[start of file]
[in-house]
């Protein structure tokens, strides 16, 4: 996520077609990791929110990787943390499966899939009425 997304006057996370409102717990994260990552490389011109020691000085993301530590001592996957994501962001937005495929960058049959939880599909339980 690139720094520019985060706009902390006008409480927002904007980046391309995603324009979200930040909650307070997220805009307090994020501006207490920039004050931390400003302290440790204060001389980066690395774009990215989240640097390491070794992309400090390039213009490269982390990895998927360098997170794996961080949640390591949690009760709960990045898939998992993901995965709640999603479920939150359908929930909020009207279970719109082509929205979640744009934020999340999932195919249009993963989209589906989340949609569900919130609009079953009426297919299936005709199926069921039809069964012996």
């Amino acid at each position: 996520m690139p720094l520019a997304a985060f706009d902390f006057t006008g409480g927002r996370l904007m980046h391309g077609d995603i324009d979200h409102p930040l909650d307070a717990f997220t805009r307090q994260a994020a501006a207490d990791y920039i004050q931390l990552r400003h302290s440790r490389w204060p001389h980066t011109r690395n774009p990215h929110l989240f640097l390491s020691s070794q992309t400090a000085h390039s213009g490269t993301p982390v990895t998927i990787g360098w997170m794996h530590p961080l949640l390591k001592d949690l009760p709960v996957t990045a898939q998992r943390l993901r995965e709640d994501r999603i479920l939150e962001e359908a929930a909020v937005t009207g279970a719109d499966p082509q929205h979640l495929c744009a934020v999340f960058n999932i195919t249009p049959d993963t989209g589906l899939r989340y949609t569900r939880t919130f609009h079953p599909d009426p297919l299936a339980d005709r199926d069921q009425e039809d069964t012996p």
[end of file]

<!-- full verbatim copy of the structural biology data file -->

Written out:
[in-house]
């Protein structure tokens, strides 16, 4: 996520077609990791929110990787943390499966899939009425 997304006057996370409102717990994260990552490389011109020691000085993301530590001592996957994501962001937005495929960058049959939880599909339980 690139720094520019985060706009902390006008409480927002904007980046391309995603324009979200930040909650307070997220805009307090994020501006207490920039004050931390400003302290440790204060001389980066690395774009990215989240640097390491070794992309400090390039213009490269982390990895998927360098997170794996961080949640390591949690009760709960990045898939998992993901995965709640999603479920939150359908929930909020009207279970719109082509929205979640744009934020999340999932195919249009993963989209589906989340949609569900919130609009079953009426297919299936005709199926069921039809069964012996």
């Amino acid at each position: 996520m690139p720094l520019a997304a985060f706009d902390f006057t006008g409480g927002r996370l904007m980046h391309g077609d995603i324009d979200h409102p930040l909650d307070a717990f997220t805009r307090q994260a994020a501006a207490d990791y920039i004050q931390l990552r400003h302290s440790r490389w204060p001389h980066t011109r690395n774009p990215h929110l989240f640097l390491s020691s070794q992309t400090a000085h390039s213009g490269t993301p982390v990895t998927i990787g360098w997170m794996h530590p961080l949640l390591k001592d949690l009760p709960v996957t990045a898939q998992r943390l993901r995965e709640d994501r999603i479920l939150e962001e359908a929930a909020v937005t009207g279970a719109d499966p082509q929205h979640l495929c744009a934020v999340f960058n999932i195919t249009p049959d993963t989209g589906l899939r989340y949609t569900r939880t919130f609009h079953p599909d009426p297919l299936a339980d005709r199926d069921q009425e039809d069964t012996p």